While most comic book adaptations deliver their fair share of laughs, only a precious few qualify as full-blown comedies. If there’s one major exception to the rule, it’s 2016’s “Deadpool” (and its sequel), starring Ryan Reynolds as a deformed mercenary on a quest for revenge. The movie pokes fun at itself as early as the opening credits sequence, in which a copy of People Magazine’s “Sexiest People Alive” flies across the screen featuring Reynolds on the cover. The jokes keep piling in from there.

  • #46. My Man Godfrey (1936)

    IMDb rating: 8.1
    Directed by: Gregory La Cava
    Runtime: 94 minutes

    In this screwball comedy from 1936, a flighty socialite hires a vagrant named Godfrey to be the new family butler. As it turns out, there’s more to the new butler than first meets the eye, and soon enough the socialite starts vying for Godfrey’s affection. It all goes down during the Depression era, giving this comedic film a rather poignant backbone.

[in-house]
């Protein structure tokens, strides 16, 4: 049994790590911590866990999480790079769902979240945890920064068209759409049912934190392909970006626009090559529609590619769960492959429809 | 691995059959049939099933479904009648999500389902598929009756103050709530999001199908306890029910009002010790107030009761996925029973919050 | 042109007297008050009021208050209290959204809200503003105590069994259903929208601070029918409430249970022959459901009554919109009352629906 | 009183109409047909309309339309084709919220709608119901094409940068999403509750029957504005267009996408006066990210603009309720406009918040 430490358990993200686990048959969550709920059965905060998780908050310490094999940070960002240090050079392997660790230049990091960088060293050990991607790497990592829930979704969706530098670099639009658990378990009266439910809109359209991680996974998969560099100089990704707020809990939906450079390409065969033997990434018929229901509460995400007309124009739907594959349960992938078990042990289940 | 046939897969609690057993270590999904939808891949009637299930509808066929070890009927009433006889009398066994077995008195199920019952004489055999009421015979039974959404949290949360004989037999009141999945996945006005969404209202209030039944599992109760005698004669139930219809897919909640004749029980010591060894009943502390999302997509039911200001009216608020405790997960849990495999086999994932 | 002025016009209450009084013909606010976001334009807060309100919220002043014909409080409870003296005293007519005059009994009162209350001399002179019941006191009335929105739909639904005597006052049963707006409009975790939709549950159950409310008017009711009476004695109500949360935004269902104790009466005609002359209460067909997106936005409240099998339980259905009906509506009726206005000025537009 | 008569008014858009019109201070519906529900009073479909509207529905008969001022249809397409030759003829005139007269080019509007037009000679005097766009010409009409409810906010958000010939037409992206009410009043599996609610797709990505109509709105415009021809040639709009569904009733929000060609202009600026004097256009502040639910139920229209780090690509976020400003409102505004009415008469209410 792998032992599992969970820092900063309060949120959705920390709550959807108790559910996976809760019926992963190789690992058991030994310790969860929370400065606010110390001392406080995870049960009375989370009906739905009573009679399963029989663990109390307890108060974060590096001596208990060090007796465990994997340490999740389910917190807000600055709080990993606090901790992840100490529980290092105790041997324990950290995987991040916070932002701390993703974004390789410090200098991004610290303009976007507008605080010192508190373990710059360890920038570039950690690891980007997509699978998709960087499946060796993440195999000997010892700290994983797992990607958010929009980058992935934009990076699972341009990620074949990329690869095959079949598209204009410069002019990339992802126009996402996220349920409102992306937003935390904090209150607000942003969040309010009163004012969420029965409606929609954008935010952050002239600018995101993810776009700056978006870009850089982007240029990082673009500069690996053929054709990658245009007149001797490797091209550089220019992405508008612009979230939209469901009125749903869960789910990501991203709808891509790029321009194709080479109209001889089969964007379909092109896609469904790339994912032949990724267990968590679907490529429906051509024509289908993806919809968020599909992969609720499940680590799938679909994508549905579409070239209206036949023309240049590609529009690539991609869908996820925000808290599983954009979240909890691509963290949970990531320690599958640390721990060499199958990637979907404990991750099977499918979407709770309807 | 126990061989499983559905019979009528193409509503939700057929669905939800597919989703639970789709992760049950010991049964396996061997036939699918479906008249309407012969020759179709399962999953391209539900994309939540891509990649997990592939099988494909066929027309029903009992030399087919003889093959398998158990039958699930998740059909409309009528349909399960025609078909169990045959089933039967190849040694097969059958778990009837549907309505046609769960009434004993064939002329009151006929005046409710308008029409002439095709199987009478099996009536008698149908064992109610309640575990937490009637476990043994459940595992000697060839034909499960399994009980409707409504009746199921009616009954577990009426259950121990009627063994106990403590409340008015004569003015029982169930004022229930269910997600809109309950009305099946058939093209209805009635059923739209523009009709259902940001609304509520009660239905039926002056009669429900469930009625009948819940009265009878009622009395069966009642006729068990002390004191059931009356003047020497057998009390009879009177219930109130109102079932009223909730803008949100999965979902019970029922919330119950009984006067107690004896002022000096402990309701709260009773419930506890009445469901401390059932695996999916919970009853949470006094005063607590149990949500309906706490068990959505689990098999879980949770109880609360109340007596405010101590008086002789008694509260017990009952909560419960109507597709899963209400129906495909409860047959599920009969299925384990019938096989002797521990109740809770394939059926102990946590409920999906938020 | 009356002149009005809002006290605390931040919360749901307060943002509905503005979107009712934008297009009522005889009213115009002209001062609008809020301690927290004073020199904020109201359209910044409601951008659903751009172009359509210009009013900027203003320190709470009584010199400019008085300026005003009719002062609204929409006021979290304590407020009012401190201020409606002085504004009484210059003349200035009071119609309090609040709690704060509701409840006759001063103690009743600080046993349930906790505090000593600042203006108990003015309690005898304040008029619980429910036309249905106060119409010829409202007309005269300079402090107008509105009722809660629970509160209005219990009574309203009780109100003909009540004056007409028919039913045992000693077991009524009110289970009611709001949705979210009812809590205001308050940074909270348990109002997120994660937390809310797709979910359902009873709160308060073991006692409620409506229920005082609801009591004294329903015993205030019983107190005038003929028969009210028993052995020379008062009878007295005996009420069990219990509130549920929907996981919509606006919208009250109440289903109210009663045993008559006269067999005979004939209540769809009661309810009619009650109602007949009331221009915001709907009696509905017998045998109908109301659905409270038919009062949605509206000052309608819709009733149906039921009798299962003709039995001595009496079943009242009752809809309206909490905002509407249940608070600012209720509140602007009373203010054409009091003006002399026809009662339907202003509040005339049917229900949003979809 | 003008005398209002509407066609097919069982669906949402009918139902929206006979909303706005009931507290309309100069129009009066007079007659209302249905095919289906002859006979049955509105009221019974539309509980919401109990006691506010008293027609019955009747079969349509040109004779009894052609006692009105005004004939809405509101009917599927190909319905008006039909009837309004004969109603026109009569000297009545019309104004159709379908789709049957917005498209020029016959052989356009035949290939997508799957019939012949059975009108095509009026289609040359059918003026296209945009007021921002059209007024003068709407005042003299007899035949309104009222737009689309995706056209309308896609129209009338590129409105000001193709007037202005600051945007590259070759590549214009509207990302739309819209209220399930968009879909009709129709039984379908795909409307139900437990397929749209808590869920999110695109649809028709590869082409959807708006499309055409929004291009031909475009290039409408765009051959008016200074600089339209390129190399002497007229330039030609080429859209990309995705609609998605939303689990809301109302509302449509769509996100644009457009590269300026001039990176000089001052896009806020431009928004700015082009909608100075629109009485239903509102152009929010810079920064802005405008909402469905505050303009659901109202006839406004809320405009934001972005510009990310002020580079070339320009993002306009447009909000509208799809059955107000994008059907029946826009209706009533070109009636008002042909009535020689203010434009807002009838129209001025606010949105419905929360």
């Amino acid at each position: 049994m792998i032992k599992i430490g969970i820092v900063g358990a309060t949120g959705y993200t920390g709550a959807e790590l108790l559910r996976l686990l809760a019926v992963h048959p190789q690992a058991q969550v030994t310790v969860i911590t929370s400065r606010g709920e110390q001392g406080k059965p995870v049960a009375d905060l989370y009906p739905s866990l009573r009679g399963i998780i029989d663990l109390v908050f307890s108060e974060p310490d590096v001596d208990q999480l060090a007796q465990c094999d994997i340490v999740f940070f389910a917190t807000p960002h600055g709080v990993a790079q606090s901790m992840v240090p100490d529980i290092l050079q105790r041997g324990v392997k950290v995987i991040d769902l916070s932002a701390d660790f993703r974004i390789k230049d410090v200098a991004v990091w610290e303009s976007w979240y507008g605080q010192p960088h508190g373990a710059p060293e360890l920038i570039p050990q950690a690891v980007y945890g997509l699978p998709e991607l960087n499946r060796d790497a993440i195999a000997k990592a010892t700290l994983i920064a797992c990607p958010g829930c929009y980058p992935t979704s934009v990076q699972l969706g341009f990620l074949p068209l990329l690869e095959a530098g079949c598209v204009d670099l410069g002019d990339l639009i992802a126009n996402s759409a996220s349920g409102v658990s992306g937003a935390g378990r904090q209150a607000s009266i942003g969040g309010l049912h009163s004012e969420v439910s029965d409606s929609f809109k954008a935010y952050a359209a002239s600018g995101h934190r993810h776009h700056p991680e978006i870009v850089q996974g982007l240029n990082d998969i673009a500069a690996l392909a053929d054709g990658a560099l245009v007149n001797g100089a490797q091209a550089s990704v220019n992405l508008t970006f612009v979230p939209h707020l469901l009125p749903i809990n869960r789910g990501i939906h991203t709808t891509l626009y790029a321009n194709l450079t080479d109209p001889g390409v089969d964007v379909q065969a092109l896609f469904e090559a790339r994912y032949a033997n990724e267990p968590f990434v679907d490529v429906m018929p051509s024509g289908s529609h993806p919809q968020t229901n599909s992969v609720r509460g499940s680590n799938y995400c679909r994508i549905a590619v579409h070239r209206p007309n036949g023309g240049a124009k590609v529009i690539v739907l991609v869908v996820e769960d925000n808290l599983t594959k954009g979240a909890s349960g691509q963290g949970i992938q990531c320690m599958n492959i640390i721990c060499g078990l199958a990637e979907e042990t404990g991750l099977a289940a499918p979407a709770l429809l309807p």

• #45. Sullivan's Travels (1941)

    IMDb rating: 8.1
    Directed by: Preston Sturges
    Runtime: 90 minutes

    The multi-talented Preston Sturges wrote and directed this 1941 comedy, in which a spoiled, but earnest movie director (Joel McCrea) hits the road as a hobo in order to experience poverty first-hand. Along the way, he discovers some harsh truths about being poor in America. Despite the heavy premise, the movie goes big on laughs, and endures as a comedy classic. Screen legend Veronica Lake co-stars.

  • #44. The Circus (1928)

    IMDb rating: 8.1
    Directed by: Charles Chaplin
    Runtime: 72 minutes